The Collaboration Matrix Required for Success:  As is B2B typical, an outbound initiative requires a matrix of intense collaboration.  Just this small Twitter/web page execution required touching 10+ groups… PR, AR, content experts, marketing communications, social media advocates, copy writers, graphic designers, web developers, metric  specialists, rich-media producers, eLearning staff, legal and the senior executive leadership team, IT , and of course layers of management on several fronts.  (Whew!  Just writing the stakeholder list down should cause most Agencies and Advocates pause.)

The Big Lesson Learned

Don’t underestimate the time/energy required to teach, ground the team with explanations so that real conversations around strategy/execution can start… and that the most critical element driving first-time success is the old-school relationship dynamic as the core team struggled thru roles/responsibilities, and the trust needed to bridge knowledge gaps and ultimately execute.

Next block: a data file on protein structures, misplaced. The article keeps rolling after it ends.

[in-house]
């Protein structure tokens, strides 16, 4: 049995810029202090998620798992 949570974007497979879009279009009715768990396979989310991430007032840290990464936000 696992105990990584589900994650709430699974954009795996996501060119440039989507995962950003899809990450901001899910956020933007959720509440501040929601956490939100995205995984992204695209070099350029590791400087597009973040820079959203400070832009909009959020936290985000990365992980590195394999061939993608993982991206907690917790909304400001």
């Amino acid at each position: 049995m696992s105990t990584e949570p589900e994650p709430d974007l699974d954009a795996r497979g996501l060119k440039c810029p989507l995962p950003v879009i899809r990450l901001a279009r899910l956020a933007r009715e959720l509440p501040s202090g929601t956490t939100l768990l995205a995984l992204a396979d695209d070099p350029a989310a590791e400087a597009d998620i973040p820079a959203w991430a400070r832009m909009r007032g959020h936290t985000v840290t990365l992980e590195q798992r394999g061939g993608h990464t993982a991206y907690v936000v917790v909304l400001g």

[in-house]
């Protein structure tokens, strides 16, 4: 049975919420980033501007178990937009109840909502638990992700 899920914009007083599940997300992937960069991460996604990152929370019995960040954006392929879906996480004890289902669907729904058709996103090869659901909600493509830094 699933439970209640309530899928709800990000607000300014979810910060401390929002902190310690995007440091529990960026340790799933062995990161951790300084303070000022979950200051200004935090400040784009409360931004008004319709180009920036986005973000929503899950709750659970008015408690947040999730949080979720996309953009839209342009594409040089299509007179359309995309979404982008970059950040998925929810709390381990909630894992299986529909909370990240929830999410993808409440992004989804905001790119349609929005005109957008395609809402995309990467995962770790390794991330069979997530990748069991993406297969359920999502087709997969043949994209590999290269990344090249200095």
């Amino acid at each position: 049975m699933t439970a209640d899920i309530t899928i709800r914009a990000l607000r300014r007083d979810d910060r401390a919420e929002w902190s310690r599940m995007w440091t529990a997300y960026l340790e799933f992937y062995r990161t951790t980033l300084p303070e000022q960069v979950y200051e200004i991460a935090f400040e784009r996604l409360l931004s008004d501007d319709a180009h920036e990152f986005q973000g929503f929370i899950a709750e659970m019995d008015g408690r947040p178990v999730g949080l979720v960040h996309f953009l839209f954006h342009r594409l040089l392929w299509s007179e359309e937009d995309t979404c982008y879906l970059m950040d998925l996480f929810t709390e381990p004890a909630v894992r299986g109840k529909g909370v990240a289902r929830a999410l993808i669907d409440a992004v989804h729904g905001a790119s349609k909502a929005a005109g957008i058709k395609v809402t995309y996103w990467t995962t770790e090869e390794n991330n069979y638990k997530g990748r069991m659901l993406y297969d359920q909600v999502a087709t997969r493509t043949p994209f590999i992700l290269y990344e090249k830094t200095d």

Smaller, Important Epiphanies along the Way:

  • The social media advocates underestimated the knowledge gaps w/in the production and marketing communications teams, and the consequences stemming from these knowledge gaps w/r/t strategy and implementation.
  • That SM required a shift away from “business as usual” behavior… wasn’t seen as an urgency by the tactical teams, and took far too long to seep into the collective consciousness.
  • Advocacy needs to be “plural” (ie, there needs to be more than one voice, and advocates must discover each other for support in the face of disinterest, delay and disinformation.
  • Turf concerns will still hinder efficiency.  Twitter blurs the line between marketing, PR, web, advertising, training, etc.
  • Conference calls, email and webex remain poor substitutes for hammering thru time-critical discussions  F2F.
  • Existing agency resources contributed little
  • Stakeholder managers engaged inconsistently: at times delegating too much too low, at times wrestling w/granular detail rather than trusting those with experience/knowledge.